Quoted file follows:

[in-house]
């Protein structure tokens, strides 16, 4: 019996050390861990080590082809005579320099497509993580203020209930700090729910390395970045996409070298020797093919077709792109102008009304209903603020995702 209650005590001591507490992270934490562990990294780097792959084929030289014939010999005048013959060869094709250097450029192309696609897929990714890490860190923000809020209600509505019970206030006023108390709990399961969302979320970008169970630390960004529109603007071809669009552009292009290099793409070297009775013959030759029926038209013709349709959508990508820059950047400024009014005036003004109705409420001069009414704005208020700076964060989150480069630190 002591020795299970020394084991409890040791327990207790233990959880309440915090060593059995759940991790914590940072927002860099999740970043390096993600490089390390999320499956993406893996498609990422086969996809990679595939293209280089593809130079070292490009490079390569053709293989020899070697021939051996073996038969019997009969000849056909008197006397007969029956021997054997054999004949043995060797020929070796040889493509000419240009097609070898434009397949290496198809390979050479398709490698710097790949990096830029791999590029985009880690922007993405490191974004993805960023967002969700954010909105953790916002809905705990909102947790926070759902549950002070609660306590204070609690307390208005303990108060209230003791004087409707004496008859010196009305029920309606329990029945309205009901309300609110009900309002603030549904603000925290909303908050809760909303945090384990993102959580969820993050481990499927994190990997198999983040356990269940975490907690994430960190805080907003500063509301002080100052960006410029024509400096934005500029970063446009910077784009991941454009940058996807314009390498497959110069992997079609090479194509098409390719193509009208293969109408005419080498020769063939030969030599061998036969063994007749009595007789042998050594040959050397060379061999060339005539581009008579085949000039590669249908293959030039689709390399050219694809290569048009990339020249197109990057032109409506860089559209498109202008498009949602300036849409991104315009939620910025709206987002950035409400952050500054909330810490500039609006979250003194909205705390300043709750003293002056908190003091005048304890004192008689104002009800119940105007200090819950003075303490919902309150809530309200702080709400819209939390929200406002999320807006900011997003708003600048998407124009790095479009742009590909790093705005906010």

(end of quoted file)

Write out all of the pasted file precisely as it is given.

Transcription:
[in-house]
């Protein structure tokens, strides 16, 4: 019996050390861990080590082809005579320099497509993580203020209930700090729910390395970045996409070298020797093919077709792109102008009304209903603020995702 209650005590001591507490992270934490562990990294780097792959084929030289014939010999005048013959060869094709250097450029192309696609897929990714890490860190923000809020209600509505019970206030006023108390709990399961969302979320970008169970630390960004529109603007071809669009552009292009290099793409070297009775013959030759029926038209013709349709959508990508820059950047400024009014005036003004109705409420001069009414704005208020700076964060989150480069630190 002591020795299970020394084991409890040791327990207790233990959880309440915090060593059995759940991790914590940072927002860099999740970043390096993600490089390390999320499956993406893996498609990422086969996809990679595939293209280089593809130079070292490009490079390569053709293989020899070697021939051996073996038969019997009969000849056909008197006397007969029956021997054997054999004949043995060797020929070796040889493509000419240009097609070898434009397949290496198809390979050479398709490698710097790949990096830029791999590029985009880690922007993405490191974004993805960023967002969700954010909105953790916002809905705990909102947790926070759902549950002070609660306590204070609690307390208005303990108060209230003791004087409707004496008859010196009305029920309606329990029945309205009901309300609110009900309002603030549904603000925290909303908050809760909303945090384990993102959580969820993050481990499927994190990997198999983040356990269940975490907690994430960190805080907003500063509301002080100052960006410029024509400096934005500029970063446009910077784009991941454009940058996807314009390498497959110069992997079609090479194509098409390719193509009208293969109408005419080498020769063939030969030599061998036969063994007749009595007789042998050594040959050397060379061999060339005539581009008579085949000039590669249908293959030039689709390399050219694809290569048009990339020249197109990057032109409506860089559209498109202008498009949602300036849409991104315009939620910025709206987002950035409400952050500054909330810490500039609006979250003194909205705390300043709750003293002056908190003091005048304890004192008689104002009800119940105007200090819950003075303490919902309150809530309200702080709400819209939390929200406002999320807006900011997003708003600048998407124009790095479009742009590909790093705005906010």